Friday, 10 September 2010

Mary Warnock and the House of Lords

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Earlier in the summer, I accompanied Laurie Taylor to the House of Lords when he interviewed veteran philosopher Baroness Warnock for our new issue. Aside from getting to nosey around inside the Palace of Westminster, which is always good fun, it was a fascinating experience.

Listening to Mary Warnock talk so clearly and eloquently about ethical issues, such as assisted dying and embryology, and why she finds the special privileges afforded to the Church of England by way of the bishops in the House of Lords so irritating, I found myself having something of a revelation in terms of my attitude towards Lords reform and the issue of an elected second chamber.

I've always firmly believed that the existence of the House of Lords is thoroughly undemocratic, and that it should be replaced by a fully elected upper house. I was familiar with the argument that appointed peers results in a House of venerable experts, but I never bought it. Get rid of them, I thought, and let's turn Britain into a proper democracy. But since sitting in on Laurie's interview with Mary Warnock, I'm not so sure. If members of the House of Lords had to stand for election, would an eminent 86-year-old ethicist like Warnock really bother getting involved? Would we have experts such as her, without a political agenda, providing their vital scrutiny to legislation concerning issues that most people, elected representatives included, know very little about? Or would we end up with a House full of career politicians, ready to toe the line in the same way as their counterparts in the Commons (and, admittedly, many of the current peers) do now?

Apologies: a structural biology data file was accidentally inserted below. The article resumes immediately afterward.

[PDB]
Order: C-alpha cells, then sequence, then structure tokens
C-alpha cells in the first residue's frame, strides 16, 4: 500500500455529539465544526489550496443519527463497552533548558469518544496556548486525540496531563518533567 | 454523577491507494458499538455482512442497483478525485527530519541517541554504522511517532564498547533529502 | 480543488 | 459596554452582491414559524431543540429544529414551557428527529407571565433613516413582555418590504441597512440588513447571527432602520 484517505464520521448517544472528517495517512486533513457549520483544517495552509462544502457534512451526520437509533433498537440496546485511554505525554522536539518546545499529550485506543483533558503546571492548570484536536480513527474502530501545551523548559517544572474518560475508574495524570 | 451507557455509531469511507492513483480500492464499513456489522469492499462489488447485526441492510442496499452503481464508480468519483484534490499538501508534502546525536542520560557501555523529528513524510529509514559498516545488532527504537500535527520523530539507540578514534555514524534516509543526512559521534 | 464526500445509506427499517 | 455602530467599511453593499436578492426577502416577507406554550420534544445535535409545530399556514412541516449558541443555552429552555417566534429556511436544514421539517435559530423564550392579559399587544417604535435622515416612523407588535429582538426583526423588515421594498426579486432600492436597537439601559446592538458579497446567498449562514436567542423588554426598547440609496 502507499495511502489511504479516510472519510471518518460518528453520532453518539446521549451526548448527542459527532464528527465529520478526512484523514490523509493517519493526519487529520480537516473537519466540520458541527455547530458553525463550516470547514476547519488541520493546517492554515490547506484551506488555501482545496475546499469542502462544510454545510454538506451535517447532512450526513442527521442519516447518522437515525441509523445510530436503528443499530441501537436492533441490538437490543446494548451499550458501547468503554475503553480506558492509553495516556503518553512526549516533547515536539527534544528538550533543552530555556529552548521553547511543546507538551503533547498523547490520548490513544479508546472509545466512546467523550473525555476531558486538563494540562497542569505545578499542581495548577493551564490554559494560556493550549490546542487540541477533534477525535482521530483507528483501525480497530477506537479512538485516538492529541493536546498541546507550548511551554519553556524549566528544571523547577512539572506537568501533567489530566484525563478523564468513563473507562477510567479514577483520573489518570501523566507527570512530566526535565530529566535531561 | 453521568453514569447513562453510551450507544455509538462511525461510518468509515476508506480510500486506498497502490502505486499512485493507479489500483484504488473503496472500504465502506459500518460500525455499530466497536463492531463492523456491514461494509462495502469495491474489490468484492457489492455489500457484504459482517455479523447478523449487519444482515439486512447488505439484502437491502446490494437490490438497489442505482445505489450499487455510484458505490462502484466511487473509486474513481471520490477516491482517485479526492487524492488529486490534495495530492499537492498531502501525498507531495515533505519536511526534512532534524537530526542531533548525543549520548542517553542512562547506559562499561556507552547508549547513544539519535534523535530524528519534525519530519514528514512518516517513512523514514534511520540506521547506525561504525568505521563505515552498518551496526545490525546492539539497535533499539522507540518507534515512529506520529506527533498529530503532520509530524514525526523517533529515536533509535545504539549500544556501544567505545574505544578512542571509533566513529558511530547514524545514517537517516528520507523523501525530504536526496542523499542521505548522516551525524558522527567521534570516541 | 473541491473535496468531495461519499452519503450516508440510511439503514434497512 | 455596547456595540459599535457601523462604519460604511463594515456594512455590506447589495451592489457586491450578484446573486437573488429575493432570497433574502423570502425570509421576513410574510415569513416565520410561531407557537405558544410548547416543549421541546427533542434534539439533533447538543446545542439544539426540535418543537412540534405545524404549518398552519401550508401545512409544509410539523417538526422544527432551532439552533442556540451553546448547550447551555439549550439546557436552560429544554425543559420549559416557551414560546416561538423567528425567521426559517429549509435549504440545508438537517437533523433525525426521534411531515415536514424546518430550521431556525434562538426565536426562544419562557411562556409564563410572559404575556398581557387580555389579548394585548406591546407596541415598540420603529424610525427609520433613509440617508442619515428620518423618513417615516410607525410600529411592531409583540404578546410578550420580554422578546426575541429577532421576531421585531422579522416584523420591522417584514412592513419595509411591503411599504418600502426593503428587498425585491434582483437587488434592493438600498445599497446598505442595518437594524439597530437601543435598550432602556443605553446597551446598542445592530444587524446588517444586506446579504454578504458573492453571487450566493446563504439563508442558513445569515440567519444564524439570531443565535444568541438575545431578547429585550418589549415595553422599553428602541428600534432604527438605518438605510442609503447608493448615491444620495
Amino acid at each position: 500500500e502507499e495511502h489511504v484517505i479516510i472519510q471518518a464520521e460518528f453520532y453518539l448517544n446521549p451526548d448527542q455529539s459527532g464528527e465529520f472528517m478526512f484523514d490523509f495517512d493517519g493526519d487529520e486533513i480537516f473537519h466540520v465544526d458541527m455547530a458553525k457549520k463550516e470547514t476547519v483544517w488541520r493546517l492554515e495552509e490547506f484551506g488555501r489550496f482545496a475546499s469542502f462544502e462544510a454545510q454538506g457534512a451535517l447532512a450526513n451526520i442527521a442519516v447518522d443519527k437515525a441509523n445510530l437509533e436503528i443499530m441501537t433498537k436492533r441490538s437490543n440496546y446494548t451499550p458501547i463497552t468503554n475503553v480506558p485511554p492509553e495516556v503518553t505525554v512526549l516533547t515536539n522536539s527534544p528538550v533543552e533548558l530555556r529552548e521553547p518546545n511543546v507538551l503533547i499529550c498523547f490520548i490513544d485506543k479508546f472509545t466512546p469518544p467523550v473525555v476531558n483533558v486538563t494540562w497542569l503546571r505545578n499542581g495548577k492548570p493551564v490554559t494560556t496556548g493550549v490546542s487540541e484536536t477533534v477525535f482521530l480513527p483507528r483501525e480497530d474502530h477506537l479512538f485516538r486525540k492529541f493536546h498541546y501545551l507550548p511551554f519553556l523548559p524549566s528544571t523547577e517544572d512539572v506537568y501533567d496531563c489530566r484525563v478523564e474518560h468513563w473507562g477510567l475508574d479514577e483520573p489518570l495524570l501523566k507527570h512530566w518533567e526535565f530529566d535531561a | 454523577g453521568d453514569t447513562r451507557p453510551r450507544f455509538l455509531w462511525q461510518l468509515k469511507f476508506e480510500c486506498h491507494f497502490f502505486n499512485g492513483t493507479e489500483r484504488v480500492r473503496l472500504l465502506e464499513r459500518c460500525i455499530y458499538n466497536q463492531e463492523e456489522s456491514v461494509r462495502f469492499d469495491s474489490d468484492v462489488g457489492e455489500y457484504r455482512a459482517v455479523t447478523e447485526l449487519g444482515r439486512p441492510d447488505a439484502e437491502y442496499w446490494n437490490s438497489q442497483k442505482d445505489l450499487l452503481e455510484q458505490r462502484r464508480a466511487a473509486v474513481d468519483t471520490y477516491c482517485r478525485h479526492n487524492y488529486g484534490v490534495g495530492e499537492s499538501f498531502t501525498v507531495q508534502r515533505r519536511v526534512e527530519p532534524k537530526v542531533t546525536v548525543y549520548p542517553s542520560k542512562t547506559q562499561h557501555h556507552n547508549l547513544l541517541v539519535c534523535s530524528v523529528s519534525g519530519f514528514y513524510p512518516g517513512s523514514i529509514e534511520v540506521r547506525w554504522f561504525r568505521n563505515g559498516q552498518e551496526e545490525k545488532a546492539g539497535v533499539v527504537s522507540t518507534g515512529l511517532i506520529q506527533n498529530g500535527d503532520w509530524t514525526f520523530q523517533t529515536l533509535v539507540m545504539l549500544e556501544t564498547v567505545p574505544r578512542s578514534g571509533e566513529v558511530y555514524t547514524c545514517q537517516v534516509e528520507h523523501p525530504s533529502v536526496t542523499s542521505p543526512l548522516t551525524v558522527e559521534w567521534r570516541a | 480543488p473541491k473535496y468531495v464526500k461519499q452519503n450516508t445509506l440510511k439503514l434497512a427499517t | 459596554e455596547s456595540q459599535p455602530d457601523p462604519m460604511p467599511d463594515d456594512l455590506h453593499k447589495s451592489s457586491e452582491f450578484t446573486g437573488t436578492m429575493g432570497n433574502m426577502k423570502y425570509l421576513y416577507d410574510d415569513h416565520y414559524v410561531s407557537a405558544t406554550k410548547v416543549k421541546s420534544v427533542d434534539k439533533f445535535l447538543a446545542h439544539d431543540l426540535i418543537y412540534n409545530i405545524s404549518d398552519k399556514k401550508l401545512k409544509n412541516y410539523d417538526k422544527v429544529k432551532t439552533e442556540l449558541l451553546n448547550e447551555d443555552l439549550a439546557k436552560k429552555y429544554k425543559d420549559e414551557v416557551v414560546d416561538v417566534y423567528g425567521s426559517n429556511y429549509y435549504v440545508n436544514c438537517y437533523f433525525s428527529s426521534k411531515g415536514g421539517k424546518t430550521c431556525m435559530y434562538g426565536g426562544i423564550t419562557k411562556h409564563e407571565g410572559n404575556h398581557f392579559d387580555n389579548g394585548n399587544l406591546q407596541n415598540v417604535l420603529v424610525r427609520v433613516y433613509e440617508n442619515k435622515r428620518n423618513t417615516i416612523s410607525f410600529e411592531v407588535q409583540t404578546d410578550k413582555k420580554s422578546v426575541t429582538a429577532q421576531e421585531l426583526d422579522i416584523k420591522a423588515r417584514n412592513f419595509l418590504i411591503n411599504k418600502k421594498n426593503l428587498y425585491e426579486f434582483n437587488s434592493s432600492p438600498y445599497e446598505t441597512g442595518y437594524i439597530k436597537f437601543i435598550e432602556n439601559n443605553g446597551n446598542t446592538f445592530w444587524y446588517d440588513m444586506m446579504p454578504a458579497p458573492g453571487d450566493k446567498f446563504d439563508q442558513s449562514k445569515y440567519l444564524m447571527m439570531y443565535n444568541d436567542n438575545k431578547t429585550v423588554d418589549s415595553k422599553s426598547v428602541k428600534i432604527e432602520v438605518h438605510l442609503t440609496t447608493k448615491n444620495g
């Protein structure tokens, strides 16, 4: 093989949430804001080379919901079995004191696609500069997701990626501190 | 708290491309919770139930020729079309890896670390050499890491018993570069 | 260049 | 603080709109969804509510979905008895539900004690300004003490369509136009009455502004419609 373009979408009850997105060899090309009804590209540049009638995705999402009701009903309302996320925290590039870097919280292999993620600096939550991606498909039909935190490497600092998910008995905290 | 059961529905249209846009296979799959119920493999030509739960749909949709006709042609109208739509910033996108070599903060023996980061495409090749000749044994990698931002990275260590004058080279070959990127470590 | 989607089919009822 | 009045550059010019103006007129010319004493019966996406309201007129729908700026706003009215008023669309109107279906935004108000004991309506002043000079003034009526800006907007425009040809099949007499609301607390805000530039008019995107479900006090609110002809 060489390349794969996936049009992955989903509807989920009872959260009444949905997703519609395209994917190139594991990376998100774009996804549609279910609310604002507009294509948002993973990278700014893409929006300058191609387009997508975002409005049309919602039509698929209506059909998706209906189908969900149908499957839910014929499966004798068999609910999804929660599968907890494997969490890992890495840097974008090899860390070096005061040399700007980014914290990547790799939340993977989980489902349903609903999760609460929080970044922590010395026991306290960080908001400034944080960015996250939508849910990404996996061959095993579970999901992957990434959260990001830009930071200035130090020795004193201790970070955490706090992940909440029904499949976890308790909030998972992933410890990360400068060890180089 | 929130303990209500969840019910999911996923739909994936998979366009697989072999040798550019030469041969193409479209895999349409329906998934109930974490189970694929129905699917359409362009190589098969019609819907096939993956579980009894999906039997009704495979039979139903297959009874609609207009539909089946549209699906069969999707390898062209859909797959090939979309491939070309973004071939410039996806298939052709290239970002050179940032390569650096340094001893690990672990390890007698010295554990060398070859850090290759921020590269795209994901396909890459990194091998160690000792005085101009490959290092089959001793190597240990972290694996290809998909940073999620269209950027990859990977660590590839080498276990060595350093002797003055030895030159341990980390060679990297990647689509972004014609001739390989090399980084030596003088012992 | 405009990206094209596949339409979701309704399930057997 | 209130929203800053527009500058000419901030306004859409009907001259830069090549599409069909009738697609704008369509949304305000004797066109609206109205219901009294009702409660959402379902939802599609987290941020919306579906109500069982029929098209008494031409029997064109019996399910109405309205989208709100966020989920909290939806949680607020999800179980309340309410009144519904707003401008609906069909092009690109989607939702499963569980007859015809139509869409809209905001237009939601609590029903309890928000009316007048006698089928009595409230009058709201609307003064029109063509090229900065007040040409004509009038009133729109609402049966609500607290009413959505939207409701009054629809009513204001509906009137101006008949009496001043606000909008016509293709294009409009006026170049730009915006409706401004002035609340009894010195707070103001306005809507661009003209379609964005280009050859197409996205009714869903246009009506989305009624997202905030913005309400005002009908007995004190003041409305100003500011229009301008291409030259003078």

I'm not claiming that this is a particularly original observation, but it was certainly an interesting experience for me. We're very lucky to have people like Mary Warnock in Parliament, and I think we'd lose them if the Lords was made into a fully elected chamber. I now find myself thinking it would be best to keep at least a portion of it appointed, on the basis of past professional expertise.

Have a read of the interview and see what you think – there's also a great line about Melanie Phillips near the end, which I think many of you will enjoy.
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